14 December, 2013

Blog Carnival ; What is the good, the bad, and the Ugly of Blogging?

Over at his Archaeology Blog, Doug has posted the fantastic response to Why Blog Archaeology? He has also posed the latest question for the Blogging Archaeology at the 2014 SAA Conference Blog Carnival - What is the Good, the Bad and the Ugly of Blogging Archaeology?
The Good and the Bad form a nice clear dialectic, for the path of blogger has both yin and yang; it has satisfied my desire to express myself; however, this  has also become a burden, a duty, and a source of guilt. Blogging has empowered me, but with power has come responsibility; while blogging may be free, it is also by the same token valueless. It is seen as something light and transient, but its presence may be permanent and its effects long lasting.
As for the Ugly - it is rather lost without the Beautiful, rendering the question a little unbalanced, as one of the ancients put it;

When people see some things as beautiful, other things become ugly.
When people see some things as good, other things become bad.
Being and non-being create each other. Difficult and easy support each other. 
Long and short define each other. High and low depend on each other. 
Before and after follow each other. Therefore . . .  .
Extract from Chapter II, Tao te chingLao-Tzu, c. C6th – C4th bce[1] 
This is one of my favourite pieces of writing from the Late Iron Age, and like some other survivals from that period, it is remarkably profound, and reflects a strand of human culture that is concerned with nature of reality, in a philosophical, and not necessarily in a religious sense. 
It also admirably sums up the nature of the conflict between objectivity and subjectivity, a fight I am still engaged in two and half millennia later, and the primary reason I blog archaeology.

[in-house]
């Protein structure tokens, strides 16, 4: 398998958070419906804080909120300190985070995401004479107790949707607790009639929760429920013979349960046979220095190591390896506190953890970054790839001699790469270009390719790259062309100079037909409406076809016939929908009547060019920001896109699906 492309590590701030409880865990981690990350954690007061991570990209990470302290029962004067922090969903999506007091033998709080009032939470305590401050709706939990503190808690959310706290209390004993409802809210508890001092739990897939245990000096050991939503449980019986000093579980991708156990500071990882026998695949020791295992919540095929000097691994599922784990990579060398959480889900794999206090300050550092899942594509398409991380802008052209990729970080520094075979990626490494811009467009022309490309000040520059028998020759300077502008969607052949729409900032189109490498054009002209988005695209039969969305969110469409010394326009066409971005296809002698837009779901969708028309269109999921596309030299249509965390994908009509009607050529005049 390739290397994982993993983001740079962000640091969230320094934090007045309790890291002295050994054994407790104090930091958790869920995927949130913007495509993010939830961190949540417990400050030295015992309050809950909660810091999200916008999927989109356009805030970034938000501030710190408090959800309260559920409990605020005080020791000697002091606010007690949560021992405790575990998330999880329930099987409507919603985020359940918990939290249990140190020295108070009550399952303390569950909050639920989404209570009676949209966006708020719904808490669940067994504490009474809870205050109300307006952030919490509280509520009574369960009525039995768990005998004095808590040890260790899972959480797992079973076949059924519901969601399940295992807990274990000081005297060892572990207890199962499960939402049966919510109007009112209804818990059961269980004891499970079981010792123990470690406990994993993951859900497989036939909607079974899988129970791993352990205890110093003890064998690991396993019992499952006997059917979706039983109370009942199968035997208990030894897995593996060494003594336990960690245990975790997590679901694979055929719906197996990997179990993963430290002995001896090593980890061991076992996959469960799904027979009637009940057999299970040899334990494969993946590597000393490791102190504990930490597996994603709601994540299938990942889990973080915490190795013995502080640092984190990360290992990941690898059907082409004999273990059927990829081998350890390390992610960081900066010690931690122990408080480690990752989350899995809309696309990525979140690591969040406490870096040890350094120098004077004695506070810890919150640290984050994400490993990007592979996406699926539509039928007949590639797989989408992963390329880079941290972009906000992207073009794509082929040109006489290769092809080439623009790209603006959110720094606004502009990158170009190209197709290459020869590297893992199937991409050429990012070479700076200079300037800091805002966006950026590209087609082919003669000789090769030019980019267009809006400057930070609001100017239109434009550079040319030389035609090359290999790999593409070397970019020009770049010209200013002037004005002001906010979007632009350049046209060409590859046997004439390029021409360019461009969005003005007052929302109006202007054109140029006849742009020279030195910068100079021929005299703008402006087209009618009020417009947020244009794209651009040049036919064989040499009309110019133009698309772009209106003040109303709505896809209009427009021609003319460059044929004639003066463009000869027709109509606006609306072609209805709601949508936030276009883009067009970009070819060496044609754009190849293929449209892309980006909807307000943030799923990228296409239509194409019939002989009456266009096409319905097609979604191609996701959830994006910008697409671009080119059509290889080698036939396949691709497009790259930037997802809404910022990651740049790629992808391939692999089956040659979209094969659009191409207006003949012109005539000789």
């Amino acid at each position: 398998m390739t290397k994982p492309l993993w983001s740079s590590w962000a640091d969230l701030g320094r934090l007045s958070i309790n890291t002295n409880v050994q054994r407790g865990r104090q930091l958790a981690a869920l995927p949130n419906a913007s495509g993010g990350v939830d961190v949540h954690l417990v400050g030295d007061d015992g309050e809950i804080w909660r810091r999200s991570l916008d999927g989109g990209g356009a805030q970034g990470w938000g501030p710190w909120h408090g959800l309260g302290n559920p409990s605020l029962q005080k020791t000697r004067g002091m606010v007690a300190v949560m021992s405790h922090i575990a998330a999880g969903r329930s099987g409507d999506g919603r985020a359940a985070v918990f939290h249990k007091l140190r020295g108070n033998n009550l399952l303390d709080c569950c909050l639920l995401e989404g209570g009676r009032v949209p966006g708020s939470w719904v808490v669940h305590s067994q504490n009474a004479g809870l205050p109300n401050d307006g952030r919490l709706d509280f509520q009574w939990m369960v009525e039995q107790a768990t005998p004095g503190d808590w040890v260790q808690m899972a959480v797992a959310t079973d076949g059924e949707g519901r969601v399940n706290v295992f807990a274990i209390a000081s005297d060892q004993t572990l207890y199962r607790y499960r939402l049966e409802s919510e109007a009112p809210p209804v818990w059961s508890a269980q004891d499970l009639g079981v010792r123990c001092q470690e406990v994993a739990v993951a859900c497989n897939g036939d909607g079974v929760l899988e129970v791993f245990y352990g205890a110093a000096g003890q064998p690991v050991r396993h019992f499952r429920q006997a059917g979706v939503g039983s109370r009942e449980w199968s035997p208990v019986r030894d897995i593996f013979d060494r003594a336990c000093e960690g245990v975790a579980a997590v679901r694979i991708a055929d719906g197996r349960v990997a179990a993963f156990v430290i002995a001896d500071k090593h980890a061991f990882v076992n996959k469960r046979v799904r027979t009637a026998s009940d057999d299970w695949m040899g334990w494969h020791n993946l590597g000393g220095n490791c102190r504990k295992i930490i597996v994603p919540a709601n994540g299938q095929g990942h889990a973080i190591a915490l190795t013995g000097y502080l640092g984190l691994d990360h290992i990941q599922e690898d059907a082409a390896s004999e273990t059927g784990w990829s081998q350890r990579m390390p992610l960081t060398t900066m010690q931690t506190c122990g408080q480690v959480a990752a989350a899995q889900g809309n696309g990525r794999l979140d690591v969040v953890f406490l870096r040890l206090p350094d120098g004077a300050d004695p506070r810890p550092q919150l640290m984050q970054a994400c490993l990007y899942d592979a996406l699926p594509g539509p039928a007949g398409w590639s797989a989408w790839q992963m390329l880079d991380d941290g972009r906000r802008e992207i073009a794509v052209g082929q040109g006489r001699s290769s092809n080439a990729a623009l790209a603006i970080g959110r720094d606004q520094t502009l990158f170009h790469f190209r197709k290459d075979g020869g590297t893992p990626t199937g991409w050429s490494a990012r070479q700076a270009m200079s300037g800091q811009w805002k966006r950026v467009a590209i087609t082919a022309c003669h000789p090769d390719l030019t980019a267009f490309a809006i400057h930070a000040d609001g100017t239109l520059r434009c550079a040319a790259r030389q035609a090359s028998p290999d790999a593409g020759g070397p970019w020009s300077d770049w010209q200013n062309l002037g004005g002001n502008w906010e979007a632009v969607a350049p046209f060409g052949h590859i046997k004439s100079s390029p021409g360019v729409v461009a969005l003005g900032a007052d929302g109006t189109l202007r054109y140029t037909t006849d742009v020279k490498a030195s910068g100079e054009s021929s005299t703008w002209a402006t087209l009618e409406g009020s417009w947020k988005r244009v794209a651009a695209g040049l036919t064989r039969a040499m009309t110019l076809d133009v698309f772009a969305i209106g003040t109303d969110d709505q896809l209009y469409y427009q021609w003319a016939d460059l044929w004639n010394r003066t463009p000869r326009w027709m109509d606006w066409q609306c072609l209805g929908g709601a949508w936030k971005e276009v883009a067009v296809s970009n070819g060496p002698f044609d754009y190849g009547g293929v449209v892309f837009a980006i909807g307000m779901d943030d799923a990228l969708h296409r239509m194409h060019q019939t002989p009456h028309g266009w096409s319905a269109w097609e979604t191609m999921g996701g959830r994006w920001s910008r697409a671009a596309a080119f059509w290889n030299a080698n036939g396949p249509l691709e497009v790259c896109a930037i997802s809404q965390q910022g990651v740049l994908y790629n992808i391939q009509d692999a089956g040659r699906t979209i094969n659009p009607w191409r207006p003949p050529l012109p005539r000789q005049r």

What is neither good, nor even bad, but most certainly ugly, are my cartoons and satirical assaults on the faith based narrative that I experienced at Newcastle University.

The Ugly

As previously explained, this archaeology is blogged because I feel was blackballed by Dr Jane Webster of Newcastle University, losing my money, along with any prospect of academic publication and teaching as a future.  
This is the ugly side of blogging; warning people not to make the same mistake as I did. 
I was a grownup who had worked as professional archaeologist, and had done twenty years of preparatory research; I would not let my children go there, or wish anyone else anyone to waste their money or risk being stabbed in the back in its grotty soulless corridors. 
Badly drawn cartoons about badly drawn mental images 
I reached the conclusion that because many academics’ only experience of real archaeology was on training excavations as students, they tend to study things that archaeologists don’t find and not real data.